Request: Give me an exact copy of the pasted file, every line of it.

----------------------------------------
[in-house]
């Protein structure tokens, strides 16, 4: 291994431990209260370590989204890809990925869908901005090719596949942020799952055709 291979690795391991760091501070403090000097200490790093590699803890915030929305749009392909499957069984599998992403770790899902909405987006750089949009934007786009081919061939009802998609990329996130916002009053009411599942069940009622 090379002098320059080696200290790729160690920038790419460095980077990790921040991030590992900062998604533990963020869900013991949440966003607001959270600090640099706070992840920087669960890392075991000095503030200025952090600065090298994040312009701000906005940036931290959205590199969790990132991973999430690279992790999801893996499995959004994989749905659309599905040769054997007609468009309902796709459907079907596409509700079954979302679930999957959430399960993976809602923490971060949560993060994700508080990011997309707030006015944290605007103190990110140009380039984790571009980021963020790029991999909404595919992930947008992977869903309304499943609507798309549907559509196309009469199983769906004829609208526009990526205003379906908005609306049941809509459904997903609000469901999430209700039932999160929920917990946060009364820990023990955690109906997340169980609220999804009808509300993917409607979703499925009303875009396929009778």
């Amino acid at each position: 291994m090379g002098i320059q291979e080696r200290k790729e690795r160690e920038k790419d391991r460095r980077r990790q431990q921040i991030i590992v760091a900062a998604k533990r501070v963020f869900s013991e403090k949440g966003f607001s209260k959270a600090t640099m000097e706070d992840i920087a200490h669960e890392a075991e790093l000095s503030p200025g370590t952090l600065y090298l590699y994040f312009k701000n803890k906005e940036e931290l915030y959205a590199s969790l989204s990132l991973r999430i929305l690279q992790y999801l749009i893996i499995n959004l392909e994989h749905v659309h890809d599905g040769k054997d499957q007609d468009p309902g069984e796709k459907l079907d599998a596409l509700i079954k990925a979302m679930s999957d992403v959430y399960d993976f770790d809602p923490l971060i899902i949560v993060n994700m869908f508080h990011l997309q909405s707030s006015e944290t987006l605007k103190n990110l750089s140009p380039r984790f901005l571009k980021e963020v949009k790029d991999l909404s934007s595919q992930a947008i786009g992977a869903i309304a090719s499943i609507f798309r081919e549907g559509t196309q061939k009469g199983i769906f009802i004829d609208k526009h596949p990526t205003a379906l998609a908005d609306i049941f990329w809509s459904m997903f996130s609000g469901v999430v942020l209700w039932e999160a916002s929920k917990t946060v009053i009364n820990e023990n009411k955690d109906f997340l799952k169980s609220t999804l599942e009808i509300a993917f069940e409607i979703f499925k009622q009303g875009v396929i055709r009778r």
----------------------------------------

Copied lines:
[in-house]
């Protein structure tokens, strides 16, 4: 291994431990209260370590989204890809990925869908901005090719596949942020799952055709 291979690795391991760091501070403090000097200490790093590699803890915030929305749009392909499957069984599998992403770790899902909405987006750089949009934007786009081919061939009802998609990329996130916002009053009411599942069940009622 090379002098320059080696200290790729160690920038790419460095980077990790921040991030590992900062998604533990963020869900013991949440966003607001959270600090640099706070992840920087669960890392075991000095503030200025952090600065090298994040312009701000906005940036931290959205590199969790990132991973999430690279992790999801893996499995959004994989749905659309599905040769054997007609468009309902796709459907079907596409509700079954979302679930999957959430399960993976809602923490971060949560993060994700508080990011997309707030006015944290605007103190990110140009380039984790571009980021963020790029991999909404595919992930947008992977869903309304499943609507798309549907559509196309009469199983769906004829609208526009990526205003379906908005609306049941809509459904997903609000469901999430209700039932999160929920917990946060009364820990023990955690109906997340169980609220999804009808509300993917409607979703499925009303875009396929009778």
């Amino acid at each position: 291994m090379g002098i320059q291979e080696r200290k790729e690795r160690e920038k790419d391991r460095r980077r990790q431990q921040i991030i590992v760091a900062a998604k533990r501070v963020f869900s013991e403090k949440g966003f607001s209260k959270a600090t640099m000097e706070d992840i920087a200490h669960e890392a075991e790093l000095s503030p200025g370590t952090l600065y090298l590699y994040f312009k701000n803890k906005e940036e931290l915030y959205a590199s969790l989204s990132l991973r999430i929305l690279q992790y999801l749009i893996i499995n959004l392909e994989h749905v659309h890809d599905g040769k054997d499957q007609d468009p309902g069984e796709k459907l079907d599998a596409l509700i079954k990925a979302m679930s999957d992403v959430y399960d993976f770790d809602p923490l971060i899902i949560v993060n994700m869908f508080h990011l997309q909405s707030s006015e944290t987006l605007k103190n990110l750089s140009p380039r984790f901005l571009k980021e963020v949009k790029d991999l909404s934007s595919q992930a947008i786009g992977a869903i309304a090719s499943i609507f798309r081919e549907g559509t196309q061939k009469g199983i769906f009802i004829d609208k526009h596949p990526t205003a379906l998609a908005d609306i049941f990329w809509s459904m997903f996130s609000g469901v999430v942020l209700w039932e999160a916002s929920k917990t946060v009053i009364n820990e023990n009411k955690d109906f997340l799952k169980s609220t999804l599942e009808i509300a993917f069940e409607i979703f499925k009622q009303g875009v396929i055709r009778r």